Let's initialize a few different RenderObjects in our OnLoad method. As the only model we have at the moment is a cube, let's create some different colored ones so that we know the difference.

In reality, these would probably be different models that look differently all together. But for now, let's take what we have.

protected override void OnLoad(EventArgs e)
    VSync = VSyncMode.Off;
    _renderObjects.Add(new RenderObject(ObjectFactory.CreateSolidCube(0.2f, Color4.HotPink)));
    _renderObjects.Add(new RenderObject(ObjectFactory.CreateSolidCube(0.2f, Color4.BlueViolet)));
    _renderObjects.Add(new RenderObject(ObjectFactory.CreateSolidCube(0.2f, Color4.Red)));
    _renderObjects.Add(new RenderObject(ObjectFactory.CreateSolidCube(0.2f, Color4.LimeGreen)));

    CursorVisible = true;

    _program = CreateProgram();
    GL.PolygonMode(MaterialFace.FrontAndBack, PolygonMode.Line);
    GL.PatchParameter(PatchParameterInt.PatchVertices, 3);
    Closed += OnClosed;

So, now, we have 4 different RenderObjects created, each containing Vertex Arrays and Buffers. The next step is to draw them on the screen. But we don't want to just draw one of each, let's draw a bunch.

protected override void OnRenderFrame(FrameEventArgs e)
    _time += e.Time;
    Title = $"{_title}: (Vsync: {VSync}) FPS: {1f / e.Time:0}, z:{_z}";
    GL.Clear(ClearBufferMask.ColorBufferBit | ClearBufferMask.DepthBufferBit);

    GL.UniformMatrix4(20, false, ref _projectionMatrix);
    float c = 0f;
    foreach (var renderObject in _renderObjects)
        for (int i = 0; i < 5; i++)
            var k = i + (float)(_time * (0.05f + (0.1 * c)));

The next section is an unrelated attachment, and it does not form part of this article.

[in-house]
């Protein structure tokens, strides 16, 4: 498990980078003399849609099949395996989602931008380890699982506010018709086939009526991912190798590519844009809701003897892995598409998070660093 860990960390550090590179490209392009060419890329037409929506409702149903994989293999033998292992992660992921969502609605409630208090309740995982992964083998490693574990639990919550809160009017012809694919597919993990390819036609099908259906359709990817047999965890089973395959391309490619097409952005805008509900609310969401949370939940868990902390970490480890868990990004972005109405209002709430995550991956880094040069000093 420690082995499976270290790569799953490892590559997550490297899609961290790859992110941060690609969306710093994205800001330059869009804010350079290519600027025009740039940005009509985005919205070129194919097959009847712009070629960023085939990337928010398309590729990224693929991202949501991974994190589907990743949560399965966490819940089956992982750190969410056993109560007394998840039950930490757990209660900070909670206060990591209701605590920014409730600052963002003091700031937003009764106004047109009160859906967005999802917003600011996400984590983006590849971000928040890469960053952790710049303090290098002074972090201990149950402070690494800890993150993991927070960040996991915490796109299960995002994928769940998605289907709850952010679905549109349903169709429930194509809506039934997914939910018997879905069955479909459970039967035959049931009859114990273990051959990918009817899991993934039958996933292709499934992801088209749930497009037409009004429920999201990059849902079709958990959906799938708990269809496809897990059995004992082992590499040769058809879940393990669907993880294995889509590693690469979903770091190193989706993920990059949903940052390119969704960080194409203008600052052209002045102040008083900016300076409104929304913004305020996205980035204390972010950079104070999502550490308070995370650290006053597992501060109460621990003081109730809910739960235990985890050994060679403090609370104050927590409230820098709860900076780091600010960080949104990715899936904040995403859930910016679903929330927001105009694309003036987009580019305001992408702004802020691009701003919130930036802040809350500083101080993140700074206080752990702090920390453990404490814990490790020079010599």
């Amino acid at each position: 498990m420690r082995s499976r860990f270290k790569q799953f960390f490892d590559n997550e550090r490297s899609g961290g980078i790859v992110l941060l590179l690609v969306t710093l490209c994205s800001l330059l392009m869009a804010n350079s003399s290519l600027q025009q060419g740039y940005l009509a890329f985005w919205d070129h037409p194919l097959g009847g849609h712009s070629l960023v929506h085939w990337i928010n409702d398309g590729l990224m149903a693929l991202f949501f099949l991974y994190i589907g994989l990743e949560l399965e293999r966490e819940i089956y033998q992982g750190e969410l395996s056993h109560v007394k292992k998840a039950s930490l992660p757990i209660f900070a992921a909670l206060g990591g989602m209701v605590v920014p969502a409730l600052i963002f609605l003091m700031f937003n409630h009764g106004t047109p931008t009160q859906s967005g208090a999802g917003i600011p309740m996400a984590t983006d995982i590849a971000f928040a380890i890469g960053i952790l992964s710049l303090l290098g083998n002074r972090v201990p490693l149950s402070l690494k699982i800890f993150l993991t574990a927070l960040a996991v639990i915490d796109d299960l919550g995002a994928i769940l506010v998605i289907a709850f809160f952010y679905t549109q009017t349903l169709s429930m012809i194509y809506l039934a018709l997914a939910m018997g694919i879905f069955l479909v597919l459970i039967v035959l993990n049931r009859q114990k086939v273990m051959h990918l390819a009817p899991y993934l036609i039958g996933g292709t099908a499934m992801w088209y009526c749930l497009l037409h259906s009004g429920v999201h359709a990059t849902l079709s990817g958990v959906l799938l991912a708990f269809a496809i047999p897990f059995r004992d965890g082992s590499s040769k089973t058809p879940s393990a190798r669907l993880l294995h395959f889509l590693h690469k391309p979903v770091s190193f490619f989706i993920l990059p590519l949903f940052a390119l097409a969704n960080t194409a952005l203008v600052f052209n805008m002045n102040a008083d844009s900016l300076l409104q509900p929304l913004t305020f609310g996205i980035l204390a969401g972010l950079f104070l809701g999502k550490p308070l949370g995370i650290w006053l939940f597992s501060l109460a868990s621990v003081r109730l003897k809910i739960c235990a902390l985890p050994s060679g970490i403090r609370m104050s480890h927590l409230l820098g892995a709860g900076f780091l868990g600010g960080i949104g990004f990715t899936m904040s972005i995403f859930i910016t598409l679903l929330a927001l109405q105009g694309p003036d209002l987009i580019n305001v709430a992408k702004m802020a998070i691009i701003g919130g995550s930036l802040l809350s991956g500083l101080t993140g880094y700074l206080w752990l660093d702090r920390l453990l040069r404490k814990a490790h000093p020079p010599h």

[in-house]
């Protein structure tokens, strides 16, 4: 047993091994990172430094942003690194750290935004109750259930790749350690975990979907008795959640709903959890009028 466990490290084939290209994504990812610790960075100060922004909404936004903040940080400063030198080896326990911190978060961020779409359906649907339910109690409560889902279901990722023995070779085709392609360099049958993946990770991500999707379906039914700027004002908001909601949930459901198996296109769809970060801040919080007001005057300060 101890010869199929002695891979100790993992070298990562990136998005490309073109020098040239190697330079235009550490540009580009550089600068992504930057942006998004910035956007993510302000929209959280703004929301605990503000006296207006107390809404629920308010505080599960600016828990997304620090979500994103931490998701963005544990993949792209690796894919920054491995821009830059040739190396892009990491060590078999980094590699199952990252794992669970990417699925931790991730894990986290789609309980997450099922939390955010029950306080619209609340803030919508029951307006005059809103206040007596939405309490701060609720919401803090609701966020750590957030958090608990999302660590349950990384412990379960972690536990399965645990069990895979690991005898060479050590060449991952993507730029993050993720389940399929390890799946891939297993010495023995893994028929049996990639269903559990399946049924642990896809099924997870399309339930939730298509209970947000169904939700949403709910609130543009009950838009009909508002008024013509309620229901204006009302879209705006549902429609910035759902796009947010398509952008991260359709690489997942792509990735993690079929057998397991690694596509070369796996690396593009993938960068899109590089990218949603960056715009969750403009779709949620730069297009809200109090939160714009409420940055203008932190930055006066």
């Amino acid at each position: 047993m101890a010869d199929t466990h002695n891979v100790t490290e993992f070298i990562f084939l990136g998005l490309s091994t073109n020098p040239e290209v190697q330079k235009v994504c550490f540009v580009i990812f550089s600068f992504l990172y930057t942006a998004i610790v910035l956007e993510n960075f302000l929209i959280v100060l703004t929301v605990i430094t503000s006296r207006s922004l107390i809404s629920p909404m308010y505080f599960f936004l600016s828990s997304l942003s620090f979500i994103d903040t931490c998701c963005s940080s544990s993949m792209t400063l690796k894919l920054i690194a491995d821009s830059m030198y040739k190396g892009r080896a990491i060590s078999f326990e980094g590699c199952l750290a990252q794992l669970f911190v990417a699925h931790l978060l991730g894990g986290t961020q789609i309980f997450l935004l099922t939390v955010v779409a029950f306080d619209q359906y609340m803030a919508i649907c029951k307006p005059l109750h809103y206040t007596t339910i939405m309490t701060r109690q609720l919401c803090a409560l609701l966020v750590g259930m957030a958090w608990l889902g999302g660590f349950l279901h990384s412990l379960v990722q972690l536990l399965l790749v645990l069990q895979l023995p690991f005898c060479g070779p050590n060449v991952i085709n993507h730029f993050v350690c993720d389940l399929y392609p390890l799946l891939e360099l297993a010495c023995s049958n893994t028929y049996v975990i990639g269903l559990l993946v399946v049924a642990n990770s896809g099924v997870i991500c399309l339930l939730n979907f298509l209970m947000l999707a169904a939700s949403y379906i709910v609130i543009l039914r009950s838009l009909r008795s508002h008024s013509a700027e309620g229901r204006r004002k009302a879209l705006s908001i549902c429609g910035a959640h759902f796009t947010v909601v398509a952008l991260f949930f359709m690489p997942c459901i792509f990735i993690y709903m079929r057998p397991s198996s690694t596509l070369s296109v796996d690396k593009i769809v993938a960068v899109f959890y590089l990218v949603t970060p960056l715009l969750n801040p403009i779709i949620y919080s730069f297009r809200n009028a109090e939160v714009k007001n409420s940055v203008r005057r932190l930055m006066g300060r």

var t2 = Matrix4.CreateTranslation(
                (float)(Math.Sin(k * 5f) * (c + 0.5f)),
                (float)(Math.Cos(k * 5f) * (c + 0.5f)),
            var r1 = Matrix4.CreateRotationX(k * 13.0f + i);
            var r2 = Matrix4.CreateRotationY(k * 13.0f + i);
            var r3 = Matrix4.CreateRotationZ(k * 3.0f + i);
            var modelView = r1 * r2 * r3 * t2;
            GL.UniformMatrix4(21, false, ref modelView);
        c += 0.3f;

The projection matrix will stay the same during the whole frame, so we need only to set it once before the render loop.

Then for each model that we loaded (different colored cube in our case), let's apply some transforms and rotations, each object gets a unique model view matrix that we set.

Note that the same RenderObject is bound once but rendered multiple times, just with different translations.

In the RenderObject, we need to split the old Render method into a Render and Bind method for this to work.

public void Bind()
public void Render()
    GL.DrawArrays(PrimitiveType.Triangles, 0, _verticeCount);

The end results should be like this:

Full video:

Hope this helps someone out there. :)

No cat video today either, it seems to be an every other post thing currently.

Until next time: Work to Live, Don't Live to Work


This article, along with any associated source code and files, is licensed under The Code Project Open License (CPOL)